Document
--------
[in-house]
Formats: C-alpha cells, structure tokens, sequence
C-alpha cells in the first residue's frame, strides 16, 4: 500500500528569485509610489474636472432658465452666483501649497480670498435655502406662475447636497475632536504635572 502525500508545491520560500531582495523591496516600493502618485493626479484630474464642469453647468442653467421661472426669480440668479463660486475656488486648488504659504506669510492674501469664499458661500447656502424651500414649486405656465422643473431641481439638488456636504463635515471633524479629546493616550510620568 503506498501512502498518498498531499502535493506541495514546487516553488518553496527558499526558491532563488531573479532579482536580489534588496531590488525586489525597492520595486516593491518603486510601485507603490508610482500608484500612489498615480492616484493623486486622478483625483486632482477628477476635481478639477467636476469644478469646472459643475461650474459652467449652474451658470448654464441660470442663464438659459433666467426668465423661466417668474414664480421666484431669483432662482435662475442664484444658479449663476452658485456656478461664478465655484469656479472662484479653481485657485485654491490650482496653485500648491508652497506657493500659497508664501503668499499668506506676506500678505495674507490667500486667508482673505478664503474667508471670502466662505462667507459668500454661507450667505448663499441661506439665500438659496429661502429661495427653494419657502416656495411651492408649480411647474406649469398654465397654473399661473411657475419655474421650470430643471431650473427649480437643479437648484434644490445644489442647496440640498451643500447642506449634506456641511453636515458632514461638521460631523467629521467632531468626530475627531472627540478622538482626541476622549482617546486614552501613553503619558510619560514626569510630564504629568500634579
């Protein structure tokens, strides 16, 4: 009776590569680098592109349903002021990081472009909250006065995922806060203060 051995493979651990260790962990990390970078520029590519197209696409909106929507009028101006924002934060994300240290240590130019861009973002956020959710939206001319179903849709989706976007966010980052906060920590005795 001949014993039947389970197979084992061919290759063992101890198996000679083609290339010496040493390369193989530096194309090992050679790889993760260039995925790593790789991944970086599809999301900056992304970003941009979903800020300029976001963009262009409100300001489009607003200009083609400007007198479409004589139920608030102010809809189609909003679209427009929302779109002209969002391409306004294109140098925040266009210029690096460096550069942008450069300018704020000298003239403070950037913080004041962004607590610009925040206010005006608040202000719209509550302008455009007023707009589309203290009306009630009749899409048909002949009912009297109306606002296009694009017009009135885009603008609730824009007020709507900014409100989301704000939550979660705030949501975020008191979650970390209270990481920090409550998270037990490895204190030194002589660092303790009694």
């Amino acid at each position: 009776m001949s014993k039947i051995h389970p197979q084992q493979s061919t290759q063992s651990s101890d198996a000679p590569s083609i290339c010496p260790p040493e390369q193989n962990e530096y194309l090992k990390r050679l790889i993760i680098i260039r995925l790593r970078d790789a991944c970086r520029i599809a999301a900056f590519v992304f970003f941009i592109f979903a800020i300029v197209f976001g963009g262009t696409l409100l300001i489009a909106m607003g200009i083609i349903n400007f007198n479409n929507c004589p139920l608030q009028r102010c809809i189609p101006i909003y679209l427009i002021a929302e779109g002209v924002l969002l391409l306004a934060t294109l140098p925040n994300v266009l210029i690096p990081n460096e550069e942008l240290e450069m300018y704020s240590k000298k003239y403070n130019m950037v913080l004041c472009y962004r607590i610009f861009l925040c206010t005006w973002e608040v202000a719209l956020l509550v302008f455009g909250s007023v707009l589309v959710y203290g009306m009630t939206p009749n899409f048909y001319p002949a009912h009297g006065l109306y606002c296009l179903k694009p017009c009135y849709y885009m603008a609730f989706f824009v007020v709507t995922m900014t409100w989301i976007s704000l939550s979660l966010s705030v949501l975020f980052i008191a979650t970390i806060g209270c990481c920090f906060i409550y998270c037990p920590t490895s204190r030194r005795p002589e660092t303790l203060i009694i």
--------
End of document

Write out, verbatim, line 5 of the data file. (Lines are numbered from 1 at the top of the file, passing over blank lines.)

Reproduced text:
């Amino acid at each position: 009776m001949s014993k039947i051995h389970p197979q084992q493979s061919t290759q063992s651990s101890d198996a000679p590569s083609i290339c010496p260790p040493e390369q193989n962990e530096y194309l090992k990390r050679l790889i993760i680098i260039r995925l790593r970078d790789a991944c970086r520029i599809a999301a900056f590519v992304f970003f941009i592109f979903a800020i300029v197209f976001g963009g262009t696409l409100l300001i489009a909106m607003g200009i083609i349903n400007f007198n479409n929507c004589p139920l608030q009028r102010c809809i189609p101006i909003y679209l427009i002021a929302e779109g002209v924002l969002l391409l306004a934060t294109l140098p925040n994300v266009l210029i690096p990081n460096e550069e942008l240290e450069m300018y704020s240590k000298k003239y403070n130019m950037v913080l004041c472009y962004r607590i610009f861009l925040c206010t005006w973002e608040v202000a719209l956020l509550v302008f455009g909250s007023v707009l589309v959710y203290g009306m009630t939206p009749n899409f048909y001319p002949a009912h009297g006065l109306y606002c296009l179903k694009p017009c009135y849709y885009m603008a609730f989706f824009v007020v709507t995922m900014t409100w989301i976007s704000l939550s979660l966010s705030v949501l975020f980052i008191a979650t970390i806060g209270c990481c920090f906060i409550y998270c037990p920590t490895s204190r030194r005795p002589e660092t303790l203060i009694i």